Configurable Interface For Computers Connected To NC Machines
The purpose of this interface is to exploit the capability of the machineís controls to run their programs from the computer in a manner that results in more efficient processing of parts through the machines, while still giving the operator complete flexibility. Certain older models of controls will require a hardware retrofit to enable the type of connection that makes the features described in this document possible.
Right now the operator has to go through a procedure to select each program to run. This requires the operator to walk from the loading area to the control, to then interact with the control to select and load a program, and then to walk back to the loading area. It is time consuming and inefficient.
The DRI programming system can produce a sequence of programs that can be run one after the other without the operator having to do any selection between programs. All the operator has to do is load the next sheet of material and press the START button. The programs can be ordered in coordination with the shear list, so that the operator can just take one sheet after another off of a stack brought from the shear. These program sequences can be longer than the available memory in the control, but since we have demonstrated that programs can be successfully run directly from the memory of the local computer attached to the control, there is in effect no limit to the size of the sequence that can be run.
However, machine operators have a concern about their flexibility in handling interruptions to the sequence. Suppose a slug is pulled, or a clamp is inadvertently placed at a wrong position, or a tool breaks or is set at the wrong angle? What if the shop needs a part run immediately, even though the operator is in the middle of a long sequence?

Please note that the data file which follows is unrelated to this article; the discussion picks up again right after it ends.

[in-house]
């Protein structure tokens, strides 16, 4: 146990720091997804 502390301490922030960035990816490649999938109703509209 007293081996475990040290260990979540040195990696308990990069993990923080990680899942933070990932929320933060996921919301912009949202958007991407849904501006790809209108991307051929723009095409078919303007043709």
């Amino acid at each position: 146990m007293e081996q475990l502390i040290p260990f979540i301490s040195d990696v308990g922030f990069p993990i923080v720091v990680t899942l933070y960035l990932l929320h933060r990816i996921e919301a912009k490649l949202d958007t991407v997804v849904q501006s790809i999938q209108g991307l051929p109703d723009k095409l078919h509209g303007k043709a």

DRIís custom interface for the computers attached to the controls delivers the efficiencies described above while preserving (and enhancing) the operatorís flexibility in determining what parts should be run.
Instead of sending one long sequence of programs to the control, the DRI system sends the individual part programs, as is done presently. But it also sends a schedule that indicates the order in which the programs should be run and the number of repetitions for each program.
The custom interface at the computer attached to the control has a number of windows. One window shows the current schedule. This window will indicate which part in the sequence in presently being processed, how many repetitions are required, and which repetition it is up to.
Another window will show the current program and where the cursor is Ė in other words what characters has the control read up to during this cycle.
Another window will show the libraries of schedules (each schedule corresponding either to a job or a batch of jobs as released by the shop scheduler). Another window will show the full library of part programs.
Another window can show various statistics. An advantage of having a computer interacting with the control as parts are being processed is that accurate statistics can be tracked, generated and reported. The time to run each part and complete schedule, which parts in a schedule have been processed, load times, maintenance times and setup times, number of parts in a shift, hits on a tool since it was last sharpened, etc. All these statistics can be shown locally and, if desired, made available to managers over the network.
Another window will show operator instructions. If a tool change or clamp position change is required, it will be shown in a clear and consistent way. Since the computer can track what the current tool load and clamp positions are, it can highlight just those changes that are required for the next program. At managementís discretion, a confirmation requirement can be switched on or off. If on, the operator will have to acknowledge that the desired change has been made before the next program is run.
The key is that these windows are interactive. For example, if the operator wants to just change the block in the program that the machine is processing, he can move the cursor in its window. He can also change the place in the schedule, or the repetition count.
He can also save the present state of the schedule, load any other program or schedule and process it, and then return to the saved schedule. This gives him complete flexibility in running interrupt type tasks.